Another football Sunday for the Lions, another time to play a little game to amuse yourself.

It’s called “Why Did They Lose?” and it involves perusing the stat sheet after the game.

On some Sundays, you need to look hard, maybe two or three times, to find this skewed version of Waldo. Other times, it practically jumps out at you.

Let’s take a peek, shall we, in the wake of the Lions’ 28-20 loss to the Giants in the Meadowlands?

Let’s see…

Oh, this is one of those weeks where you don’t have to look very hard. Put the magnifying glass away, save the squinting. This week’s game of “Why Did They Lose” must be for beginners—set at the remedial level.

Where do you want to begin?

Well, there were the penalties—11 of them for 91 yards of precious football real estate, compared to just two for 15 yards for the well-behaved Giants. The Giants were awarded four first downs thanks to penalties; the Lions—none.

Here’s another—the Giants had 167 rushing yards on just 30 carries (5.6 avg); the Lions managed a measly 64 yards on 21 attempts (3.0 avg). The Lions’ leading rusher was their third-string quarterback, Drew Stanton. Take away Drew’s 30 yards on three carries, and the other runners combined for 34 yards on 18 carries.

Moving down the stat sheet…

Turnovers: the Lions had three, the Giants just one.

Thanks for playing “Why Did They Lose?”!!

The game also had the usual fourth quarter backbreaker. This time it was the Lions surrendering a 45-yard run to Giants running back Ahmad Bradshaw late in the quarter, not long after the Lions had pulled to within 21-17. That set up a Brandon Jacobs TD run, and the Giants were safely ahead by 11 once again.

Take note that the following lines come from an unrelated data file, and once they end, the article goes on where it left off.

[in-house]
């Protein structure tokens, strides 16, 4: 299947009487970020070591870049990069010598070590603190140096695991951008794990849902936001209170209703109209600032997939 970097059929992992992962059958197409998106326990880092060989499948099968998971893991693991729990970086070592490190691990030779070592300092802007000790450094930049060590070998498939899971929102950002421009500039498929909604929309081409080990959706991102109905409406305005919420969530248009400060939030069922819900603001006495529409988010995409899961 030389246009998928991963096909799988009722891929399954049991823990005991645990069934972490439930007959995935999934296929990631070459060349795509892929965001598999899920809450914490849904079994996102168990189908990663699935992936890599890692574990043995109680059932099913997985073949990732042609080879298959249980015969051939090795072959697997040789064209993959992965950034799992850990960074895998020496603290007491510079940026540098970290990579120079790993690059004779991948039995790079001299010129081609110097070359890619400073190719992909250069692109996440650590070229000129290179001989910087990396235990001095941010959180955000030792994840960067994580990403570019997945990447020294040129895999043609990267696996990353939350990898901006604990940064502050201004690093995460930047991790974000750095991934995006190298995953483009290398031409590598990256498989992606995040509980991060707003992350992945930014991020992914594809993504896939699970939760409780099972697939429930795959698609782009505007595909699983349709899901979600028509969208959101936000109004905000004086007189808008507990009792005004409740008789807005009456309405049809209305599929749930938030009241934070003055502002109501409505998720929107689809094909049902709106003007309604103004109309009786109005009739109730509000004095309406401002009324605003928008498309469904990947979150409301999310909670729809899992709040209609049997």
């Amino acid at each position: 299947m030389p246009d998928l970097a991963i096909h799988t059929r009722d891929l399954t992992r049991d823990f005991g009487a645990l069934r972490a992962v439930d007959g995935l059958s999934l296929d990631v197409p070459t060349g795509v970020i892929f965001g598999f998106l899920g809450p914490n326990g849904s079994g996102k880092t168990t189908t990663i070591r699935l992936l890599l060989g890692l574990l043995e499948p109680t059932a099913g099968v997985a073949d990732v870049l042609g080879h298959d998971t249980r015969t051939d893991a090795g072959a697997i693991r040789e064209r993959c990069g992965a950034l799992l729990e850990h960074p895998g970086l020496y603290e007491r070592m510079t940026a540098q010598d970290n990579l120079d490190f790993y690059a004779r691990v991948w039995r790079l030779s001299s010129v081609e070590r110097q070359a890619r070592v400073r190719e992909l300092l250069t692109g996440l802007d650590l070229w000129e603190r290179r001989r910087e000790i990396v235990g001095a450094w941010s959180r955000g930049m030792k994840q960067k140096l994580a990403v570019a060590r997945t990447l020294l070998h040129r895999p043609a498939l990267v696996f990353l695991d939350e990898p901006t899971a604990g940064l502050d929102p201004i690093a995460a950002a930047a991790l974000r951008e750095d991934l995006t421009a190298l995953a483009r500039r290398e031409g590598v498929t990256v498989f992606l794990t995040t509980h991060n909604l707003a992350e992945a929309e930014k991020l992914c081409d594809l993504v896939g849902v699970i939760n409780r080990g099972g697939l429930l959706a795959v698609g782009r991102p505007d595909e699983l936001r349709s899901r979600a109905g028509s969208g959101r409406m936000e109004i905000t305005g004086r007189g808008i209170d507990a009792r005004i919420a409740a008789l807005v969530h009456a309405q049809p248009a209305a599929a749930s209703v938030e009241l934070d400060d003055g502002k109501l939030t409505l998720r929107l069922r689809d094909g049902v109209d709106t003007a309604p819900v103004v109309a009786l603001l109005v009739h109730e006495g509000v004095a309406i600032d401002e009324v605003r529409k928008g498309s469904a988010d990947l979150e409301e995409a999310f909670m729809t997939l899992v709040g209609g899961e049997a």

Another football Sunday for the Lions.

As for the penalties, the Lions are in the middle of a cruel, vicious cycle.

They haven’t won for eons, thus they don’t typically get the borderline calls from the officials. And, because they’re talent-challenged, they have a smaller margin for error than most clubs. On top of all that, the Lions commit preventable, foolish infractions that kill momentum and wipe out what little good this team is able to muster.

I’m looking at you, Stephen Peterman.

The guard ran roughshod over a Giants DB, leading into him with his helmet, in an overzealous attempt to “clean up” a good gainer for the Lions. The boneheaded move cost the Lions 15 yards and changed the complexion of a critical possession.

The Lions have 106 feet on the legs of their 53-man roster, and they’ve just about shot them all off and we’re only six games into the season.

I’ll suggest it yet again. I believe that NFL games are more lost than they are won. Every week it’s a game of “Who can make the fewest mistakes?”

The question that resonates more every week isn’t, “What did Team A do to win?” It’s, “What did Team B do to lose?”

It’s usually easier to spot the loser on a pro football scoresheet than it is the winner.

You want a bright spot? Then I submit to you Mr. Stanton, who played reasonably well after being pressed into duty late in the first half thanks to Shaun Hill’s arm injury.

What is it with Lions QBs and the ends of halves this season?

Stanton turned the ball over twice and his accuracy issues occasionally reared their heads, but considering the circumstances, I thought he acquitted himself OK—better than I feared, let’s put it that way.

But the Lions couldn’t get RB Jahvid Best going, and that’s becoming a weekly concern.

Best, when he’s on, is the closest thing to Barry Sanders in terms of slipperiness that we’ve seen since Barry retired in 1999. But his flashes have been few and far between. He’s battling turf toe, but 16 yards on 12 carries—his production Sunday—is still unacceptable.

The Lions tried several first down runs, but they often gained nothing and at 2nd-and-9, 2nd-and-10, the Giants could think pass and nothing else, with impunity.

Too often 2nd-and-10 turned into 3rd-and-long, which turned into Nick Harris-awaiting-the-snap.

It all added up to another loss—that’s 24 straight on the road if you’re keeping score at home—and anyone who has the gall to act surprised and wonder why only needs to have the stat sheet thrust beneath their nose.

The answer can be found within that document; it usually is, after all.

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